Toward a Greener Attica: Preserving the Planet and Protecting its People

The Ecumenical Patriarchate organised an international ecological symposium in Athens and the Saronic Islands on 5-8 June 2018, entitled “Toward a Greener Attica: Preserving the Planet and Protecting its People”. The symposium brought together 200 theologians and scientists, political and business leaders, professors and students, as well as activists and journalists from Asia, America, Africa, Europe, and Greece, and explored the pressing environmental problems of the region and examine the connections between ecology and economy, particularly in the context of pressing social and environmental challenges in Greece and globally.

In an article that appeared in the Greek press, His All-Holiness the Ecumenical Patriarch Bartholomew highlighted the spiritual roots of the ecological crisis, while emphasizing the solidarity between humanity and nature. He added: “The truth is that there are severe repercussions for the way we treat God’s creation. What we believe about our world will define how we behave toward it.”

Ecumenical Patriarch Bartholomew officially opened the international ecological symposium at the Acropolis Museum in Athens. In his keynote address, the Green Patriarch observed how “The ecological crisis has revealed that our world constitutes a seamless whole, that our problems are universally shared.” He highlighted the ecological problems of the surrounding region of Attica and Greece: “Much remains to be done in order to reduce the unacceptable trash in the surrounding mountainside of Attica with its deplorable landfills and to resolve the unjustifiable plastic on the floor of the surrounding sea that threatens marine life.”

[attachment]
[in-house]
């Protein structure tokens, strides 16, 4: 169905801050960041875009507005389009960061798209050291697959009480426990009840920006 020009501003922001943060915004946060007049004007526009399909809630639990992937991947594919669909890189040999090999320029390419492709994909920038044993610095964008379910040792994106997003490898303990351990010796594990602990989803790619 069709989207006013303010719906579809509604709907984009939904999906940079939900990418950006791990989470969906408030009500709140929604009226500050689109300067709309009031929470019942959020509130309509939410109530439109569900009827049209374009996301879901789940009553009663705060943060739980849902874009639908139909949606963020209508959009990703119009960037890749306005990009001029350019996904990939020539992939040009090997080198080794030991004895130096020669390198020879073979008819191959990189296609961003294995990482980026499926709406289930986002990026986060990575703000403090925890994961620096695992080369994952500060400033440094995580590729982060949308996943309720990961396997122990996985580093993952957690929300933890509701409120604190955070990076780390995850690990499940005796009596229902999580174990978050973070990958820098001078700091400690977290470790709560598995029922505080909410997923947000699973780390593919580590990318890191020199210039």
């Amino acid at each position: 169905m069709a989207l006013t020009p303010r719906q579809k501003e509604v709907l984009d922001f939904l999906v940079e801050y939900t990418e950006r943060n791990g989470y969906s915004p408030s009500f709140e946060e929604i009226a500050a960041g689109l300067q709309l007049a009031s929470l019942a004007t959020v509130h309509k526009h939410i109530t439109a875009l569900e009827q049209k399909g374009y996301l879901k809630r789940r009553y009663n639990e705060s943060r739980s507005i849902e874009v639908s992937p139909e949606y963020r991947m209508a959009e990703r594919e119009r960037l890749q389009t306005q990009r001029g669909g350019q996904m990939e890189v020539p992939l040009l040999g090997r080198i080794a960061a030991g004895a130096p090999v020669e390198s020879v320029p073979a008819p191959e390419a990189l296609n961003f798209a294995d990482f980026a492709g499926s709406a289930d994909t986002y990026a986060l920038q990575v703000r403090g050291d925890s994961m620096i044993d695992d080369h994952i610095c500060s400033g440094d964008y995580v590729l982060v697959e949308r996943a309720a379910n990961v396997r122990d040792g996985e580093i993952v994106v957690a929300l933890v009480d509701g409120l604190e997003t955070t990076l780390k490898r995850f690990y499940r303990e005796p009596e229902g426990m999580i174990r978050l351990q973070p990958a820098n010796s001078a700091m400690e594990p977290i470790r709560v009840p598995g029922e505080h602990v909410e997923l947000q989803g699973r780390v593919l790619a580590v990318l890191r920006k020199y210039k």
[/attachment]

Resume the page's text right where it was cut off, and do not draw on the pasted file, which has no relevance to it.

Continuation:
The third day of the 9th Ecological Symposium of the Ecumenical Patriarchate featured two sessions focusing on the relationship between economy and ecology, but also the environmental crisis and forced migration. The first session held on the island of Spetses included renowned economist Jeffrey Sachs (Earth Institute), author and activist Maude Barlow (Council of Canadians), and Orthodox theologian Metropolitan John of Pergamon, who observed that responding to the ecological crisis and respecting God’s creation would not be the result of reducing selfish consumption, but rather the result of recognizing the world as a gift. The second session held on the island of Spetses was addressed by scientist and activist Vandana Shiva, as well as a refugee from Iran, who is now a shelter coordinator assisting unaccompanied refugee children. Between the two sessions, the Ecumenical Patriarch released two kestrels, which had been injured and restored to health.